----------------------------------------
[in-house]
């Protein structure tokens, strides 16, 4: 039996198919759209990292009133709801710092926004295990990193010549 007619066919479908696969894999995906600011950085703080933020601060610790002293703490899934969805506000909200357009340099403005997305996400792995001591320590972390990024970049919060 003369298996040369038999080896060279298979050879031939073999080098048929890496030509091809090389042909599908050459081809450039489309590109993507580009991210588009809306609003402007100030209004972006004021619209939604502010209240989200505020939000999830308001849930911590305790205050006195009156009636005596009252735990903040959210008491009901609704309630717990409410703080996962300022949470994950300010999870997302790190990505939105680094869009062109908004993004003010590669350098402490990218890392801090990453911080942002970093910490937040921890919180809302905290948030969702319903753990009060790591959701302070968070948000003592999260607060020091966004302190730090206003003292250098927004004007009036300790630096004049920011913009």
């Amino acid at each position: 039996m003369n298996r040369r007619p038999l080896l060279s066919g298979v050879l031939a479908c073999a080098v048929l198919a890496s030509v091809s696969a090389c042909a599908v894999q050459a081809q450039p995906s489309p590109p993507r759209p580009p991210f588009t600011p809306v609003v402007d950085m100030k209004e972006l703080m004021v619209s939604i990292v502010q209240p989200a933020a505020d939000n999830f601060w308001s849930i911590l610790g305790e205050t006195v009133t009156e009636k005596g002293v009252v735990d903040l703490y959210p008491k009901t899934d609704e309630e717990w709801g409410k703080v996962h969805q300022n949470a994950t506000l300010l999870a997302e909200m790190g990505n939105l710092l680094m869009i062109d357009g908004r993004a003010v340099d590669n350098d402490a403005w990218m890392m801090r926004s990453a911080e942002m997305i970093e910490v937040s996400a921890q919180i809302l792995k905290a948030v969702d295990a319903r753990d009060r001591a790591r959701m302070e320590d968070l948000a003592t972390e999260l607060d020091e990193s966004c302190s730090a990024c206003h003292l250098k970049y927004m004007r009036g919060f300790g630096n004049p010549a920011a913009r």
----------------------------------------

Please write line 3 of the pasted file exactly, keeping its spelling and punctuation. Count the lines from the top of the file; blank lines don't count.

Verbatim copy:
């Amino acid at each position: 039996m003369n298996r040369r007619p038999l080896l060279s066919g298979v050879l031939a479908c073999a080098v048929l198919a890496s030509v091809s696969a090389c042909a599908v894999q050459a081809q450039p995906s489309p590109p993507r759209p580009p991210f588009t600011p809306v609003v402007d950085m100030k209004e972006l703080m004021v619209s939604i990292v502010q209240p989200a933020a505020d939000n999830f601060w308001s849930i911590l610790g305790e205050t006195v009133t009156e009636k005596g002293v009252v735990d903040l703490y959210p008491k009901t899934d609704e309630e717990w709801g409410k703080v996962h969805q300022n949470a994950t506000l300010l999870a997302e909200m790190g990505n939105l710092l680094m869009i062109d357009g908004r993004a003010v340099d590669n350098d402490a403005w990218m890392m801090r926004s990453a911080e942002m997305i970093e910490v937040s996400a921890q919180i809302l792995k905290a948030v969702d295990a319903r753990d009060r001591a790591r959701m302070e320590d968070l948000a003592t972390e999260l607060d020091e990193s966004c302190s730090a990024c206003h003292l250098k970049y927004m004007r009036g919060f300790g630096n004049p010549a920011a913009r």